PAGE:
(l) All statements made in the course of the preliminary inquiry, including those which may have been made by the accused; and

(m) the list of defense witnesses.

 

(2) The same particulars shall appear in the copy of the proceedings sent to the public prosecutor and the accused.

 

Art.93.—Accused may be remanded.

 

Without prejudice to the provisions of this Code relating to release on ball the committing court may order that the accused be kept on remand until the trial.

 

Costs in Criminal Cases


Costs in Criminal Cases

Art.220. – Costs of public prosecution.

 

(1) All the costs of public prosecutions, including appeals, shall be borne by the government.

(2) Where exceptional costs have been incurred by the prosecution for a reason attributable to the convicted person and he is a person of property, the court may, in addition to any other lawful punishment, order him to pay the whole or any of the costs incurred by the prosecution as taxed by the registrar of the court.

(3) Where a public prosecution has been instituted in respect of an offence. punishable on complaint and the injured party withdraws his complaint (Art. 221 Penal Code), he shall be liable for all the costs of the prosecution.

 

Art.221. – Costs of private prosecution.

 

(1) The costs of private prosecution shall be borne by the private prosecutor in accordance with Art. 46.

(2) Where in a private prosecution the accused is acquitted and the court is on opinion that the charge was not made in good faith, it may order the private prosecutor to pay the whole or any part of the costs incurred by the accused.

(3) Where a private prosecution is stayed as provided in Art. 48, all the costs of the private prosecution shall be borne by the government.

 

Art.222. – Injured party.

 

(1) Where the injured party claims compensation in a criminal case, he shall pay:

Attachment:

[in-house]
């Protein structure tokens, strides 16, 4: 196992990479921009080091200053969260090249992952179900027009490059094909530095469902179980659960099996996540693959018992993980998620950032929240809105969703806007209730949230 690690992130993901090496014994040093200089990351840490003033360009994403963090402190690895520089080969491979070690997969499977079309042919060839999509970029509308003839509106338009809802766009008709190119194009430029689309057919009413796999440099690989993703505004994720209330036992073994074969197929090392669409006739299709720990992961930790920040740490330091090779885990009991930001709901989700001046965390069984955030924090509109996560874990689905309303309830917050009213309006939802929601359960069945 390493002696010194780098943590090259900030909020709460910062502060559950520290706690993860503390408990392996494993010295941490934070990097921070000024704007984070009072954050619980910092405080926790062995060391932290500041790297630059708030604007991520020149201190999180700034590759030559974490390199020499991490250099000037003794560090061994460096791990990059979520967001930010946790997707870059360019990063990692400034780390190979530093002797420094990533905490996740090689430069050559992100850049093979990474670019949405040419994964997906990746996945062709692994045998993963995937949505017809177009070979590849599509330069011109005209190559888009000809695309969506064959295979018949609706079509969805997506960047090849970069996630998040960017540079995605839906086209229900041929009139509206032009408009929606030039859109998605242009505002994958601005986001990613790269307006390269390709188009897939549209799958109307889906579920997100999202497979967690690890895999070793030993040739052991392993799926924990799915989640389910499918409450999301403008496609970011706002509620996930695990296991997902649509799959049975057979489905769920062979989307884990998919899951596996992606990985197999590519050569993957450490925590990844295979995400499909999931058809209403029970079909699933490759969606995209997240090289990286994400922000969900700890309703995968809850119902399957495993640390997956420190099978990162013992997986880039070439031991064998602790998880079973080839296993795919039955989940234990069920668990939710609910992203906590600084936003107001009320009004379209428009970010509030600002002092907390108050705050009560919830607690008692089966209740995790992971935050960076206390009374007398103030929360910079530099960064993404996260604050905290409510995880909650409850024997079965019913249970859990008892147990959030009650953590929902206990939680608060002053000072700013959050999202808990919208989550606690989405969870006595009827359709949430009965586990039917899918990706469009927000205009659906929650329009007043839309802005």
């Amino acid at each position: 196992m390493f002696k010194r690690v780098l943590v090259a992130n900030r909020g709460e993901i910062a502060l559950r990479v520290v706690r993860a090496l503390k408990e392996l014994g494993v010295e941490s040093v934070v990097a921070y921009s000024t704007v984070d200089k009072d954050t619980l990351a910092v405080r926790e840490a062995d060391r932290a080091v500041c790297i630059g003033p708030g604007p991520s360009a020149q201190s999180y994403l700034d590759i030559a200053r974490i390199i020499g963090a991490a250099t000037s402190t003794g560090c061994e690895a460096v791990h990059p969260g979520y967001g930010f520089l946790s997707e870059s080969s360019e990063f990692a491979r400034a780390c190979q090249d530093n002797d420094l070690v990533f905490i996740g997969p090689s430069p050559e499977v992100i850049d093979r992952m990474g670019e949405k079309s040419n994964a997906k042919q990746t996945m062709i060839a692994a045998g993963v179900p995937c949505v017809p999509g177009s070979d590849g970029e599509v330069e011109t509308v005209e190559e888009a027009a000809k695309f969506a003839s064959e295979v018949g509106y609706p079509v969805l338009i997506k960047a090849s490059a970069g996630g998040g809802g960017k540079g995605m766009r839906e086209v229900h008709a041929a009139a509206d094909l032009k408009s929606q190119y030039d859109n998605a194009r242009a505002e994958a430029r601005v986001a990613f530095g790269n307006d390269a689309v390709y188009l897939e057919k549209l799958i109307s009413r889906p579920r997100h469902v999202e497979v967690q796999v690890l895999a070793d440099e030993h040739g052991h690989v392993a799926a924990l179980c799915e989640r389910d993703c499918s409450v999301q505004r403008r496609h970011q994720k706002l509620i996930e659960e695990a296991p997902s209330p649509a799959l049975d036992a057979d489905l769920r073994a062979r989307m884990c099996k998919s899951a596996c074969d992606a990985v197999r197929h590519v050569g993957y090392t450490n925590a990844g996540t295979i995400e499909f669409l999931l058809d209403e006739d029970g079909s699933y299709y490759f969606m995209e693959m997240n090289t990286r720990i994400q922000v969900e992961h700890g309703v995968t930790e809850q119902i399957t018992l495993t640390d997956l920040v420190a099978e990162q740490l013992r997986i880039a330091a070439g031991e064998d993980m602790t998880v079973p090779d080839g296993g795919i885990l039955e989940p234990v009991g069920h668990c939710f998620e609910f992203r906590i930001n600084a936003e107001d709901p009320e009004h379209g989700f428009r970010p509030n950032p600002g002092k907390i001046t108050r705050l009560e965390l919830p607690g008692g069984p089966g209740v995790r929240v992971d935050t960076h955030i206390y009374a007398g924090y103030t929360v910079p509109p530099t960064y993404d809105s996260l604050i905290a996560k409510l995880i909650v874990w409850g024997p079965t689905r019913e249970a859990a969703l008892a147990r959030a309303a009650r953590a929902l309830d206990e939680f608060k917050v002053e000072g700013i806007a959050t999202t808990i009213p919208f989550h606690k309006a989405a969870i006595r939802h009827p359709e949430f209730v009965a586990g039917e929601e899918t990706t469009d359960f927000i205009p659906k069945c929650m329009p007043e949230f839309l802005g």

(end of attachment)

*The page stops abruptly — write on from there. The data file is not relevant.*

(a) the court fees on the sum claimed as though it were a civil case; and

(b) the costs of summoning witnesses and calling experts.

(2) Where the injured party succeeds in his claim, the court shall order the accused to pay the court fees and costs mentioned in sub-art. (1).

Lidetu Ayalew


Lidetu to continue to defend two charges related to alleged attempt to challenge the constitutional order forcefully



Ethiopian Democratic Party announced on Friday that the leader, Lidetu Ayalew, is released from prison on 30,000 birr bail.  He was charged with “illegal possession of firearms,” and ‘attempting to overthrow federal and regional government forcefully. He has been in jail since the days following the assassination of singer Hachalu Hundesa on June 29.  His party announced that it was the supreme court in the Oromo region of Ethiopia that ruled Lidetu be released on 30,000 Ethiopian Birr bail.  It means that he will continue to defend himself against the charges mentioned above from outside the prison cell.  A court in East Show zone ruled a few months ago that he be released on 100,000 birr bail for the charge related to “illegal possession of firearms.”  However, police defied the court order and Lidetu had to remain in prison until Friday morning this week.  He is said to have appeared in court about 41 times since his arrest about five months ago.  The second charge was laid after police retained him against court order, according to information from his party. He was particularly implicated in alleged involvement in coordinating Youth in Bishoftu (Debre Zeit), where he lives, for protest. Lidetu denied the charges.  “On behalf of my party and our members, I would like to express sincere gratitude to lifeline lawyers Abduljabar Hussien,Mohammed Jimma, Gemechu Gutema and Ashenafi Anteneh,” said Adane Tadesse who is president of Ethiopian Democratic Party.  Lidetu Ayalew is founder of Ethiopian Democratic Party and led  the party for many years. He tends to be critical towards Prime Minister Abiy Ahmed’s government.  He thinks Abiy Ahmed’s mandate as Prime Minister of the country ended on September 30 of this year — a position that the nearly defunct Tigray People’s Liberation Front (TPLF) strongly held. The political stand is based on the view that postponement of the sixth general election was illegal for “it violates the constitution.